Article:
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Waste Management

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Waste Mission

Waste management poses a major challenge for many regions, and Laos is no exception. Although authorities acknowledge the issue in their 2021-2025 development plan, large urban centers can only collect 40 to 60% of the generated waste, leaving a significant portion piled up in the open, with frequent illegal dumpsites in rural areas.

Human and Environmental Impacts

Beyond the aesthetic impact, the inefficient waste management poses serious issues of hygiene and environmental protection in Laos. According to the World Bank in 2021, waste-related pollution leads to approximately 10,000 deaths per year. Additionally, each year, four tons of plastic waste are dumped into the seas, primarily fueled by the Mekong, a livelihood source for 70 million people engaged in activities such as fishing, transportation, agriculture, and energy production.

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The transition to a lifestyle more focused on the consumption of imported products has exacerbated the problem: the lack of structural organization in waste management to cope with the increasing quantity of waste has created significant health and environmental risks.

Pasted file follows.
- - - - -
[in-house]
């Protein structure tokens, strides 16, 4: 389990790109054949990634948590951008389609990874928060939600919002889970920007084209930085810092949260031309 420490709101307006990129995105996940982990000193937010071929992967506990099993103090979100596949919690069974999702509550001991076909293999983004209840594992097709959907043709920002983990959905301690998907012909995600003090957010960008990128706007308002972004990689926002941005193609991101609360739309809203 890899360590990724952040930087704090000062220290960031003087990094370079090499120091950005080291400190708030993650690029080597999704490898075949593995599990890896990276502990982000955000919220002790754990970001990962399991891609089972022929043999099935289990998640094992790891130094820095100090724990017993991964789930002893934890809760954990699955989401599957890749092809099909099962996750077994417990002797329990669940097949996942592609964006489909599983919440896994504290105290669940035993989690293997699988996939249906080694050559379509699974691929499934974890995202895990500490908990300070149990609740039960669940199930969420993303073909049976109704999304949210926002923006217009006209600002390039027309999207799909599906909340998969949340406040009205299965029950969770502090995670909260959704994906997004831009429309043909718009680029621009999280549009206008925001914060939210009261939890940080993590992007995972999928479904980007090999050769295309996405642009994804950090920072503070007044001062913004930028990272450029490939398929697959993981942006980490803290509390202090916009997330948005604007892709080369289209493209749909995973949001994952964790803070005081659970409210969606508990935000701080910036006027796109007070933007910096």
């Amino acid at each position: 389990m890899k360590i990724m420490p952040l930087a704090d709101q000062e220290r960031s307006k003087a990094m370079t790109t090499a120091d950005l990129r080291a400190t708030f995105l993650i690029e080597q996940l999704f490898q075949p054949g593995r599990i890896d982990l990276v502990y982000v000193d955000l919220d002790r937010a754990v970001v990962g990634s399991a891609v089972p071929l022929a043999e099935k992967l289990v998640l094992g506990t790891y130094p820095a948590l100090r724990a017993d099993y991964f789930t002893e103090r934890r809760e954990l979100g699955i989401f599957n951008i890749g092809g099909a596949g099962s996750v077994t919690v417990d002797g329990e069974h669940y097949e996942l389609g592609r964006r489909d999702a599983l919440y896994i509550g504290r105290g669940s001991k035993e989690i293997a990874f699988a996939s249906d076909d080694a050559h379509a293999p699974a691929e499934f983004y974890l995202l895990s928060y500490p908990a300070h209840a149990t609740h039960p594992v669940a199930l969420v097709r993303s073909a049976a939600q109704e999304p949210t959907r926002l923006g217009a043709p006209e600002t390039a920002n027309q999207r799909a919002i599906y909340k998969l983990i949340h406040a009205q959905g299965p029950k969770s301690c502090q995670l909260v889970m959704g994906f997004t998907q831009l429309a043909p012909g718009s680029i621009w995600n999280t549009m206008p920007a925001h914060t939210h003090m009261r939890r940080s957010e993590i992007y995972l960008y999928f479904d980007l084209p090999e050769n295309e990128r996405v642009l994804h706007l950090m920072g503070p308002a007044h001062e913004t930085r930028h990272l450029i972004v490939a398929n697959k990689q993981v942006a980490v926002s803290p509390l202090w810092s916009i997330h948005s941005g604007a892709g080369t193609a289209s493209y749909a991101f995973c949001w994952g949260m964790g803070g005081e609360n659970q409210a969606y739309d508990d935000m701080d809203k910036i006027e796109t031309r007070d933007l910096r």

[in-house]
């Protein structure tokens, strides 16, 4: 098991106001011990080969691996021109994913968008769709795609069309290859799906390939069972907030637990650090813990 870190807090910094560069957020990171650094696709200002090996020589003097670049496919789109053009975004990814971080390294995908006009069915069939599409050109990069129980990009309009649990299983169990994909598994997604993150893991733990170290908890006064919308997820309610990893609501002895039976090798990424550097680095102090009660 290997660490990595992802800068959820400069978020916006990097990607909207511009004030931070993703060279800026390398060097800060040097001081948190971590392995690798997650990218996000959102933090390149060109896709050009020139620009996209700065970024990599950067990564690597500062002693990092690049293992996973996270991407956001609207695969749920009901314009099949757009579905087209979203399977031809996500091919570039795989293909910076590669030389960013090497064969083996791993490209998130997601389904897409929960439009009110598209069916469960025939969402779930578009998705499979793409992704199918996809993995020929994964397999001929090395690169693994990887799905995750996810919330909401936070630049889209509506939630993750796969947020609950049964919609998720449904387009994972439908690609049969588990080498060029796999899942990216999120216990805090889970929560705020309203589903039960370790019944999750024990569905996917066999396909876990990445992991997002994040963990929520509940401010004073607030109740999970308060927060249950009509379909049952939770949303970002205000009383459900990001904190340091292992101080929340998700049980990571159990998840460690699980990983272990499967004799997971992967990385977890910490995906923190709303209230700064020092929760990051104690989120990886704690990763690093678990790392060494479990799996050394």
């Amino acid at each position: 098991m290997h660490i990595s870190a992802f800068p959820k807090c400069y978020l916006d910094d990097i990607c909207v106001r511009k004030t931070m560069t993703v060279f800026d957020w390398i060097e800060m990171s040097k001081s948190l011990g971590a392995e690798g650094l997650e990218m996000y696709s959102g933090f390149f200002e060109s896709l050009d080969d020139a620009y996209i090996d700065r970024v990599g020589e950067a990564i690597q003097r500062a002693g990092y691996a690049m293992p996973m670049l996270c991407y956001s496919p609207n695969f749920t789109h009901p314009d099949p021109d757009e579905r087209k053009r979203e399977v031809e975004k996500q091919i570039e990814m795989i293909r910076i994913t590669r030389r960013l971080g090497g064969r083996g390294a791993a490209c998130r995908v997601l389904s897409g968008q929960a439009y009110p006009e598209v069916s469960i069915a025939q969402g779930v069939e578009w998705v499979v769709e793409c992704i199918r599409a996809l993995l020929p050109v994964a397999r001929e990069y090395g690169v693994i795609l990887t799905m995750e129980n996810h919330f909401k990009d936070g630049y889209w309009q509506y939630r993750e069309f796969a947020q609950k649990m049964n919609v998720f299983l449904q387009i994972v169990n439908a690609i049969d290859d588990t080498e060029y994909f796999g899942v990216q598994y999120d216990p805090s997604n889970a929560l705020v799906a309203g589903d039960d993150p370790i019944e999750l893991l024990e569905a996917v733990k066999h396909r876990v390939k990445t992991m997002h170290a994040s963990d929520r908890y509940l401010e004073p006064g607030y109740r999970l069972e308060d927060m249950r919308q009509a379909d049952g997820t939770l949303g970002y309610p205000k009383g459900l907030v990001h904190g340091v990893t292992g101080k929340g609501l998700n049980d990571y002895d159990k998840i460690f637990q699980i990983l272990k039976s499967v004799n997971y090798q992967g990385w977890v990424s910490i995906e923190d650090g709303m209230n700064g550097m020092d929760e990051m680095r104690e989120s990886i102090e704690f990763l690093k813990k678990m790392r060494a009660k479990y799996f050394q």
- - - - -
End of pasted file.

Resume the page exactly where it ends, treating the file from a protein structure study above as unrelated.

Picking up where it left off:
This issue also extends to hospitals, where PEMM is involved. In addition to general waste management, hospital waste poses a particular challenge due to its potentially hazardous nature, including active products or residues of human fluids such as syringes and medical leftovers. Our observations in many district hospitals and health centers reveal inadequate practices such as burying and burning hospital waste, leading to increased pollution, health risks, and contamination of soil and groundwater.
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Sophun Health Center's Burial Pit
Aware of these risks, PEMM has decided to add a third intervention axis focused on hospital waste management. We aim to mitigate associated risks by working on healthcare infrastructure, thereby ensuring a safe environment for patients and hospital users.
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